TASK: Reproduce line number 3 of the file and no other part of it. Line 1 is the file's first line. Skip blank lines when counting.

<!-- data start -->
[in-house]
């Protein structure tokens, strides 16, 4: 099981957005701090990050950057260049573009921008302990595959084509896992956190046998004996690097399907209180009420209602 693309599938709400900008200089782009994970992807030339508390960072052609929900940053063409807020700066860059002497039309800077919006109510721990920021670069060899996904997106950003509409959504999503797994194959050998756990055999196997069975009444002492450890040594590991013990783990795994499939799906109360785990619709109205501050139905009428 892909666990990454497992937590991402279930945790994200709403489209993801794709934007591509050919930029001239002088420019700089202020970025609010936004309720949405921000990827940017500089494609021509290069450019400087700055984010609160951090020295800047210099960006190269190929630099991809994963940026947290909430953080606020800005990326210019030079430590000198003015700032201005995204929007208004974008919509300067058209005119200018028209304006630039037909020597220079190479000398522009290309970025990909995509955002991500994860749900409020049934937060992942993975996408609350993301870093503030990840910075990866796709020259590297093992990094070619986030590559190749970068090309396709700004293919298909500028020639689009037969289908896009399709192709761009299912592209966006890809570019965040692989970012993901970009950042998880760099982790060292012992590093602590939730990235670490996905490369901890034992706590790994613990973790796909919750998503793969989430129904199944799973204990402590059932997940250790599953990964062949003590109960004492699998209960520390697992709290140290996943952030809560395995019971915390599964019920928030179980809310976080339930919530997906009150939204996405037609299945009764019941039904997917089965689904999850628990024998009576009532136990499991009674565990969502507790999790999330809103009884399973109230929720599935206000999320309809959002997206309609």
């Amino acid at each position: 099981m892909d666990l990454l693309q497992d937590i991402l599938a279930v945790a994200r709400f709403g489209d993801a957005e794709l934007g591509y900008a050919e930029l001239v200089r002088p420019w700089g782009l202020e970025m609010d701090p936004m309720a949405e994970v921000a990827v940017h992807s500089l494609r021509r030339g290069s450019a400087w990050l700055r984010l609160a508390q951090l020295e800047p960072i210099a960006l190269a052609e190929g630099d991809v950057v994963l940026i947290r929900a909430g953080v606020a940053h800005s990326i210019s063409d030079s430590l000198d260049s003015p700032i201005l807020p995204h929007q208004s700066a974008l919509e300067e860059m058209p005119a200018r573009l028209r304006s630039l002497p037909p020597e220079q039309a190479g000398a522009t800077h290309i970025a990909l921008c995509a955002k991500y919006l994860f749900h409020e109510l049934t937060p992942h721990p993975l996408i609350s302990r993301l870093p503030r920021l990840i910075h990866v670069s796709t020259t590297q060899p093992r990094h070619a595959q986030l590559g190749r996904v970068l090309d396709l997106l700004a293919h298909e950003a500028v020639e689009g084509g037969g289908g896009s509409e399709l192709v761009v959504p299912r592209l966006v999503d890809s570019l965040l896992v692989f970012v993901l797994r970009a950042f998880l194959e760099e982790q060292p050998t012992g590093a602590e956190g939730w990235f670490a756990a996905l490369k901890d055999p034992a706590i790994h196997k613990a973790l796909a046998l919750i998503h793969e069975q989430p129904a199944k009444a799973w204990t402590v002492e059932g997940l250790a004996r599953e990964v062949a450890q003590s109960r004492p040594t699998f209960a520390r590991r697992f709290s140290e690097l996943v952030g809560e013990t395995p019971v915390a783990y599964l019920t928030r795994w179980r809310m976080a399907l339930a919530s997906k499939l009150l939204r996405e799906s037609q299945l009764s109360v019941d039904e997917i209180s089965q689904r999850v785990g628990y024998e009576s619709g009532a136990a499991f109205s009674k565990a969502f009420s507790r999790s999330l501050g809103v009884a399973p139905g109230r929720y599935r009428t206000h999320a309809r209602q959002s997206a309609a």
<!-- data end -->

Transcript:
């Amino acid at each position: 099981m892909d666990l990454l693309q497992d937590i991402l599938a279930v945790a994200r709400f709403g489209d993801a957005e794709l934007g591509y900008a050919e930029l001239v200089r002088p420019w700089g782009l202020e970025m609010d701090p936004m309720a949405e994970v921000a990827v940017h992807s500089l494609r021509r030339g290069s450019a400087w990050l700055r984010l609160a508390q951090l020295e800047p960072i210099a960006l190269a052609e190929g630099d991809v950057v994963l940026i947290r929900a909430g953080v606020a940053h800005s990326i210019s063409d030079s430590l000198d260049s003015p700032i201005l807020p995204h929007q208004s700066a974008l919509e300067e860059m058209p005119a200018r573009l028209r304006s630039l002497p037909p020597e220079q039309a190479g000398a522009t800077h290309i970025a990909l921008c995509a955002k991500y919006l994860f749900h409020e109510l049934t937060p992942h721990p993975l996408i609350s302990r993301l870093p503030r920021l990840i910075h990866v670069s796709t020259t590297q060899p093992r990094h070619a595959q986030l590559g190749r996904v970068l090309d396709l997106l700004a293919h298909e950003a500028v020639e689009g084509g037969g289908g896009s509409e399709l192709v761009v959504p299912r592209l966006v999503d890809s570019l965040l896992v692989f970012v993901l797994r970009a950042f998880l194959e760099e982790q060292p050998t012992g590093a602590e956190g939730w990235f670490a756990a996905l490369k901890d055999p034992a706590i790994h196997k613990a973790l796909a046998l919750i998503h793969e069975q989430p129904a199944k009444a799973w204990t402590v002492e059932g997940l250790a004996r599953e990964v062949a450890q003590s109960r004492p040594t699998f209960a520390r590991r697992f709290s140290e690097l996943v952030g809560e013990t395995p019971v915390a783990y599964l019920t928030r795994w179980r809310m976080a399907l339930a919530s997906k499939l009150l939204r996405e799906s037609q299945l009764s109360v019941d039904e997917i209180s089965q689904r999850v785990g628990y024998e009576s619709g009532a136990a499991f109205s009674k565990a969502f009420s507790r999790s999330l501050g809103v009884a399973p139905g109230r929720y599935r009428t206000h999320a309809r209602q959002s997206a309609a």